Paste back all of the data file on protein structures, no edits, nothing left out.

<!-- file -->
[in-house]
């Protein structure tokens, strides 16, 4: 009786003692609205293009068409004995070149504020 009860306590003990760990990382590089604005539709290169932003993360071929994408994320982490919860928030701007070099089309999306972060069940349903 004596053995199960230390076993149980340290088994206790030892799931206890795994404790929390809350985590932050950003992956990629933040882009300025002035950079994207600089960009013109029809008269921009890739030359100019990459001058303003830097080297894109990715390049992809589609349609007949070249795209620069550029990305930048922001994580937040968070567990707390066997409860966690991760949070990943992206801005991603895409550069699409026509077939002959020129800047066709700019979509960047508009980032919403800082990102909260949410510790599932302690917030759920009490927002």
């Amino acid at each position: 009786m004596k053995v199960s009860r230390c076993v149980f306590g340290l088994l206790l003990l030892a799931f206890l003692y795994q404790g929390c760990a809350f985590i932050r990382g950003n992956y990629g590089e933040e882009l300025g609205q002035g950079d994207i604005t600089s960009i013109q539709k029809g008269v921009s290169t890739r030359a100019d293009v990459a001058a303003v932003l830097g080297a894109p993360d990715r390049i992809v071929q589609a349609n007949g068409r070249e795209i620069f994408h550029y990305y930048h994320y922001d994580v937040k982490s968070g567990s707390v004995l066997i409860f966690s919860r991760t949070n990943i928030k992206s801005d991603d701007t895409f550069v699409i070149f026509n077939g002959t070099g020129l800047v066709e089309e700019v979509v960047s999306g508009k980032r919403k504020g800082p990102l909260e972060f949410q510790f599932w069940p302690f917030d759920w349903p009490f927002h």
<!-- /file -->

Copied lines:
[in-house]
């Protein structure tokens, strides 16, 4: 009786003692609205293009068409004995070149504020 009860306590003990760990990382590089604005539709290169932003993360071929994408994320982490919860928030701007070099089309999306972060069940349903 004596053995199960230390076993149980340290088994206790030892799931206890795994404790929390809350985590932050950003992956990629933040882009300025002035950079994207600089960009013109029809008269921009890739030359100019990459001058303003830097080297894109990715390049992809589609349609007949070249795209620069550029990305930048922001994580937040968070567990707390066997409860966690991760949070990943992206801005991603895409550069699409026509077939002959020129800047066709700019979509960047508009980032919403800082990102909260949410510790599932302690917030759920009490927002």
């Amino acid at each position: 009786m004596k053995v199960s009860r230390c076993v149980f306590g340290l088994l206790l003990l030892a799931f206890l003692y795994q404790g929390c760990a809350f985590i932050r990382g950003n992956y990629g590089e933040e882009l300025g609205q002035g950079d994207i604005t600089s960009i013109q539709k029809g008269v921009s290169t890739r030359a100019d293009v990459a001058a303003v932003l830097g080297a894109p993360d990715r390049i992809v071929q589609a349609n007949g068409r070249e795209i620069f994408h550029y990305y930048h994320y922001d994580v937040k982490s968070g567990s707390v004995l066997i409860f966690s919860r991760t949070n990943i928030k992206s801005d991603d701007t895409f550069v699409i070149f026509n077939g002959t070099g020129l800047v066709e089309e700019v979509v960047s999306g508009k980032r919403k504020g800082p990102l909260e972060f949410q510790f599932w069940p302690f917030d759920w349903p009490f927002h």